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kag1

Why Typedef a struct?

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Hi, i'm just curious why some people use
typedef struct
{
float x, y, z;
} sVertex;
and some people use
struct sVertex
{
float x, y, z;
};
Is it just a preference thing? They are both the same correct?

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the first example is for strict C programming. you have to typedef the struct.
the second example is for C++ programming. you can typedef but you don't have to.

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The second form provides namespace separation in C, enabling you to define variables like so:

struct vertex {float x, y, z;}; // define the type
struct vertex vertex; // construct a variable of that type

So the name vertex can describe both the structure's type and an instance. A similar thing can be done with enums.

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Quote:
Original post by dcosborn
The second form provides namespace separation in C, enabling you to define variables like so:

struct vertex {float x, y, z;}; // define the type
struct vertex vertex; // construct a variable of that type

So the name vertex can describe both the structure's type and an instance. A similar thing can be done with enums.

<offtopic>
If I ever saw someone who wrote code like that without a really good reason, I'd set them on fire [smile]
</offtopic>

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<offtopic>
Quote:
Original post by Evil Steve

If I ever saw someone who wrote code like that without a really good reason, I'd set them on fire [smile]


And I would follow up with a can of gasoline [smile]

</offtopic>

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<offtopic>
Quote:
Original post by EDI
<offtopic>
Quote:
Original post by Evil Steve

If I ever saw someone who wrote code like that without a really good reason, I'd set them on fire [smile]


And I would follow up with a can of gasoline [smile]

</offtopic>


Well crap. Remind me never to invite you two over to any coding parties or something :P.

(although usually I use the form namespace::type variable;, so I have code like: evoc::reporter & reporter;... the programming language I'm developing will have prefixed types, so that the above turns out into: @reporter & reporter). I feel that being able to have nonconflicting type and variable names is necessary for cleanly written generic programming - aka, a function that manipulates a generic string should be able to take an argument: string & string; instead of resorting to string & string_to_modify or string & String or other such silly naming).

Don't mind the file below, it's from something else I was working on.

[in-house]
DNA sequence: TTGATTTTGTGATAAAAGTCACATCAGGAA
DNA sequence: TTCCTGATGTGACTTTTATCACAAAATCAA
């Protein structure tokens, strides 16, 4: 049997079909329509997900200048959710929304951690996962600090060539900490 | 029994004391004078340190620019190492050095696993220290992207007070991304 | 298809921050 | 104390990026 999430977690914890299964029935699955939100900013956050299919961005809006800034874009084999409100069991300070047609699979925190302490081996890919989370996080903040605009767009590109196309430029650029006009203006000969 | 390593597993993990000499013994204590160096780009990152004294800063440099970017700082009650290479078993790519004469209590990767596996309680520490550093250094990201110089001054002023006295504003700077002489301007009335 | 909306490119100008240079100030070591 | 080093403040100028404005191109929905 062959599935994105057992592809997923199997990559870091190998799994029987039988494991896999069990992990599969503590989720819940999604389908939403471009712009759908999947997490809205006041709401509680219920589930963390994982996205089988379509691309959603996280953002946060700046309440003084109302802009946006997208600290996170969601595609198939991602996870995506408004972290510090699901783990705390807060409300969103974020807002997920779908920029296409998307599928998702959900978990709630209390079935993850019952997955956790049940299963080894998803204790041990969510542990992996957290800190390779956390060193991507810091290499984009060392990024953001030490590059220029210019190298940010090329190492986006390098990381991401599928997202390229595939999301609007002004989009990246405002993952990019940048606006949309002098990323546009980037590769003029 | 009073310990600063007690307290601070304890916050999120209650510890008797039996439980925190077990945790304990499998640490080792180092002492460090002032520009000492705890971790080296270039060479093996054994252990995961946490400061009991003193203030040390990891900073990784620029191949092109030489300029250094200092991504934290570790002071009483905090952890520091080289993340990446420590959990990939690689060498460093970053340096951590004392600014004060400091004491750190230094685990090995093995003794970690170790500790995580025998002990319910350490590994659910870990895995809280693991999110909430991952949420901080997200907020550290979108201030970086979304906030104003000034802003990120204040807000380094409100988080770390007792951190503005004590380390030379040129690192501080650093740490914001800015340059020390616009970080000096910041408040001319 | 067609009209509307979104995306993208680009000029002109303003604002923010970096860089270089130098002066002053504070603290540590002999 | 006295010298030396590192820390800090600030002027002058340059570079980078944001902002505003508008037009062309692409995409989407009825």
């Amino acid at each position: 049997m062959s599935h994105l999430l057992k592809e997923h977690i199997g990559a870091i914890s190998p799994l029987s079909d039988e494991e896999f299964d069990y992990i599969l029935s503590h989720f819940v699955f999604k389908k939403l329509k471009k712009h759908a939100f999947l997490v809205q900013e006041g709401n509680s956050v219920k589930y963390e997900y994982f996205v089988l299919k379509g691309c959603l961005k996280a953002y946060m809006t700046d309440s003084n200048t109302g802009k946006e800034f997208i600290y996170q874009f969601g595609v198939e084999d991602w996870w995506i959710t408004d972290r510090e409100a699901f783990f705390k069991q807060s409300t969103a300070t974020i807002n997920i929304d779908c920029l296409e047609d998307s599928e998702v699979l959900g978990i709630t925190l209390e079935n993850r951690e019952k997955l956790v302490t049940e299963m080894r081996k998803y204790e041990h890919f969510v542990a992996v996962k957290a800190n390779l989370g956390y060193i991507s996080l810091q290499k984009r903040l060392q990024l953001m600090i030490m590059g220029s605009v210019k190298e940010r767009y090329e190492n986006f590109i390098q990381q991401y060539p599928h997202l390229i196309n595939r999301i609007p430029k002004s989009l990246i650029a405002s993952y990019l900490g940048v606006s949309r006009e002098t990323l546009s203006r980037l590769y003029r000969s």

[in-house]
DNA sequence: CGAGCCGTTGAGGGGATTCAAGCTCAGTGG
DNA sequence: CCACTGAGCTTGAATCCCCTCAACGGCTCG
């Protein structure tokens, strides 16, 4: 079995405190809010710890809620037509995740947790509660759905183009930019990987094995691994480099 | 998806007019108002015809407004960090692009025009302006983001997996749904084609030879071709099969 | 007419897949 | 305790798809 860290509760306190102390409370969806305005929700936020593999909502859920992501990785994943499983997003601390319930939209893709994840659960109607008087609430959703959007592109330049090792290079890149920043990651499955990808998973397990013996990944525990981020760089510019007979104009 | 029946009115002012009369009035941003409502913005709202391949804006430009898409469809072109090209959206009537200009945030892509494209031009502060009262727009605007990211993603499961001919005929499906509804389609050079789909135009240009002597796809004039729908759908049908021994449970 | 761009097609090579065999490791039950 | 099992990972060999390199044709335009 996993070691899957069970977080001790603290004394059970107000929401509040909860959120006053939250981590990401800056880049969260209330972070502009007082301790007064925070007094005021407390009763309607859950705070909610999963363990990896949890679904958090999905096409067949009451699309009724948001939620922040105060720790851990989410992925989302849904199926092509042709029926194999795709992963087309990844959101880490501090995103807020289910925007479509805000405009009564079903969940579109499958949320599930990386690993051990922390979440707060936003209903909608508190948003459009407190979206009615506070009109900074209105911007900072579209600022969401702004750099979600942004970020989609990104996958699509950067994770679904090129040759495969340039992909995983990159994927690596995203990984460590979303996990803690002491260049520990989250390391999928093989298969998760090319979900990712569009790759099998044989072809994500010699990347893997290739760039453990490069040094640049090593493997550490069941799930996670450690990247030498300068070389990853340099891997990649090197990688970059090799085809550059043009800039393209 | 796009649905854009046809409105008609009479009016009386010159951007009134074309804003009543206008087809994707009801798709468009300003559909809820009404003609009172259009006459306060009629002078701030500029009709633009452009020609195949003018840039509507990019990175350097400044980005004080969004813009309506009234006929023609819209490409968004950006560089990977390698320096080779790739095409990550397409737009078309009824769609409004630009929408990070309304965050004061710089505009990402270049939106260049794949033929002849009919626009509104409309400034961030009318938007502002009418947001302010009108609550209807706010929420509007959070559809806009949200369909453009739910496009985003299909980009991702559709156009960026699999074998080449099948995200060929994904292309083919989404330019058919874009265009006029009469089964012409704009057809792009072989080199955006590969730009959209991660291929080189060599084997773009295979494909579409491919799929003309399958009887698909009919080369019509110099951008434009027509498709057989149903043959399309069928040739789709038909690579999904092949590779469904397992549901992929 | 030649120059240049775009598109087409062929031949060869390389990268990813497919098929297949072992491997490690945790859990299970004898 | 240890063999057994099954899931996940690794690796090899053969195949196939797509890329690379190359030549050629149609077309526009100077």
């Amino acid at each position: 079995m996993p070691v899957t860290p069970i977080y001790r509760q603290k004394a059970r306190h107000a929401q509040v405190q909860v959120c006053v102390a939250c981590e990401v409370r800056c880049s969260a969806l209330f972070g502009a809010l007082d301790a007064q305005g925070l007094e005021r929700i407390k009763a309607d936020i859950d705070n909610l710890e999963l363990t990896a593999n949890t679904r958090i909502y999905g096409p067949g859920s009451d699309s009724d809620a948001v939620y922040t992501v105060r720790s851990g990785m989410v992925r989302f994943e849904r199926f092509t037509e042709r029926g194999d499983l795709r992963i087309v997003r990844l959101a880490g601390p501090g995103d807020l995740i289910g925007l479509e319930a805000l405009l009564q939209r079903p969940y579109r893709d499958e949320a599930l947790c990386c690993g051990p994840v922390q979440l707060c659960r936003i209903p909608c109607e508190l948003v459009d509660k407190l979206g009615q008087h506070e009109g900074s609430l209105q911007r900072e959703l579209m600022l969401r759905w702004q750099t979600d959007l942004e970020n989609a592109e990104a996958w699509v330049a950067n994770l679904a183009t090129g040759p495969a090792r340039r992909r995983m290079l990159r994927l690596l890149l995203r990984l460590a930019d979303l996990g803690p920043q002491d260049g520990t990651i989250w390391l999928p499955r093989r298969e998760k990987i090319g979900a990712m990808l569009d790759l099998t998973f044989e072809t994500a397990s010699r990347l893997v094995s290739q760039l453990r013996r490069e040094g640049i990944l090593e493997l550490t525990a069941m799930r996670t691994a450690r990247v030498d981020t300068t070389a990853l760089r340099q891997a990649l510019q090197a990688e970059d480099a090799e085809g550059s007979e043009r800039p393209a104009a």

</offtopic>

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Guest Anonymous Poster
That's incorrect. Both in C and C++:
struct Name {
someType someContent;
};
is the definition of the structure

struct {
someTypeSomeContent;
} Name;
makes 'Name' an instance of an anonymous struct

You NEVER have to typedef a struct, as structs and typedef are completely different sentences. Typedef acts this way:
typedef ;
where is any data type, and is the name of the new data type we have just defined. newType can be seen as an alias for type.

So
typedef struct Name {someType someContent;} CustomType;
is equivalent to
struct Name {
someType someContent;
};
typedef struct Name CustomType;
Now, instead of:
struct Name variable1;
you can do:
CustomType variable1;

It's actually easy ;)

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Guest Anonymous Poster
Hmm... for some reason the words I put between angle brackets dissapeared!

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Quote:
Original post by Anonymous Poster
Hmm... for some reason the words I put between angle brackets dissapeared!


that'd be that crazy HTML thing we keep hearing about..... [grin]

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